AN adult with COVID-19 is receiving care at the John Hunter Hospital as the number of confirmed active cases in the region rose to eight on Thursday.
The Newcastle Herald understands the patient, a previously reported case, is being supported in intensive care - although health officials could not confirm this.
It comes as Hunter New England Health confirmed there had been three new cases of coronavirus in Port Stephens - a one-year-old child who attended Goodstart Early Learning Centre in Anna Bay, a child under 10 who attended Tomaree Public School, and a man in his 30s. It brings the Hunter's total number of confirmed cases to 289. All three new cases were close contacts of the previously reported Port Stephens case - a man in his 60s - who contracted it from a Sydney visitor.
The cluster has since been linked to the Thai Rock restaurant outbreak in Sydney.
The daycare centre, primary school and the co-located Tomaree High were all closed on Thursday for deep cleaning as contact tracing began.
The Newcastle Herald understands the schools will re-open on Monday.
Hunter New England Health has called for anyone who attended the Don Waring Oval in Nelson Bay on July 19 to be on the lookout for symptoms of COVID-19.
The child aged under 10 played in the Nelson Bay Blue Marlins under 9s Australian Rules match against the Newcastle City Sky Blues on Sunday, and was at the ground between 8.15am and 10am.
The child's team mates are considered close contacts and will be required to isolate for 14 days.
"The opposing team, and others present at the oval, are asked to be on the lookout for COVID-19 symptoms and get tested immediately should any respiratory symptoms or fever occur," a Hunter New England Health spokesperson said.
The health district is also calling on people who attended the Salamander Bay Square Woolworths on July 17 between 2.30pm and closing time, on July 18 between 4pm and closing time, July 19 between 12.45pm and closing time, and July 20 between 3pm and closing time to be on the lookout for symptoms.
Similarly, anyone who attended the Fingal Bay Cafe and Takeaway on July 17 between 11.30am and midday should get tested if symptoms present.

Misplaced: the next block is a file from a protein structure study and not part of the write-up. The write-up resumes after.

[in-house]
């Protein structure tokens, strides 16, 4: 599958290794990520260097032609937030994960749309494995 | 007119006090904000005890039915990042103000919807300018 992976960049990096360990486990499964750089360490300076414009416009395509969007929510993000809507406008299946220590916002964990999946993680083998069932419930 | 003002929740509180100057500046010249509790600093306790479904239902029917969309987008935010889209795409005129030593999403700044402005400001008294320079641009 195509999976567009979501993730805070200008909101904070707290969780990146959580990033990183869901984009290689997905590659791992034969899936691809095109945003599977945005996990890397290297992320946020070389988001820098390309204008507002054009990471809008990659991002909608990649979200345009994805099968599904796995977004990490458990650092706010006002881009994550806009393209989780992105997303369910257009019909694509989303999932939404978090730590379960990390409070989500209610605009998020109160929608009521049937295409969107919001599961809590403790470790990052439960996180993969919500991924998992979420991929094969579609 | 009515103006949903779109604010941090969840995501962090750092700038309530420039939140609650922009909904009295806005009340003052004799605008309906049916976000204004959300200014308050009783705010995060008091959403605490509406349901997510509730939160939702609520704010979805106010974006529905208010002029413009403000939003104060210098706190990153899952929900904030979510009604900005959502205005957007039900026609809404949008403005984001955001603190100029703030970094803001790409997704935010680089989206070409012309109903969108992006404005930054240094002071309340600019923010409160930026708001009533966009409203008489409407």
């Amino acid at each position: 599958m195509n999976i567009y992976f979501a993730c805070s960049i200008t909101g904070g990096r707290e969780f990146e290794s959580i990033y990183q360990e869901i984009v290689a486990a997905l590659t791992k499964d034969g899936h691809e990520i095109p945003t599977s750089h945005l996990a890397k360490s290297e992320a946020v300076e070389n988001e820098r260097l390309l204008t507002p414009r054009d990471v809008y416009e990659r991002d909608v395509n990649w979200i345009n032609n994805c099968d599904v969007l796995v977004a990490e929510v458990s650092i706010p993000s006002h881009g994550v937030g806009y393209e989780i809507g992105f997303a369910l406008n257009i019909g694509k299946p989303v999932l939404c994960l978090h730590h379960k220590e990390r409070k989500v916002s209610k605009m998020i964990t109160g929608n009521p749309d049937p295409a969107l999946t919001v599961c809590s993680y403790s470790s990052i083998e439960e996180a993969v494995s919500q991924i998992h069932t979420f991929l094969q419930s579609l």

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Both Hunter New England Health and NSW Health confirmed both Woolworths and the cafe had been "thoroughly cleaned" with extra attention to "touch points" and that they presented no ongoing risk to the community.
Hunter New England public health physician Dr David Durrheim said his team was working hard to identify any further contacts or venues visited by the new cases.
"Further information will be provided as more information becomes available," Dr Durrheim said.
In NSW, there were 19 new cases of COVID-19 diagnosed in the 24 hours to 8pm on July 22, bringing the total number of cases in the state to 3444.
Port Stephens MP Kate Washington said the rise in local cases was "deeply concerning", especially given the vulnerability of Port Stephens' older population, and the number of aged care facilities in the area.
"This is what we didn't want to happen," she said.
"At the moment we're just trying to manage what is emerging, and ensure we have enough testing capacity on the ground so that people can do what they are being asked to do - which is to get tested if they have any symptoms.
"What has happened in Port Stephens has demonstrated just how simple and easy it is for there to be transmission in any direction.
"From now the message is - for all of NSW - to be extra vigilant and know, in every regional community, that this could happen to them as well."
Ms Washington urged people not to panic, to be patient, and continue to adhere to the public health advice.
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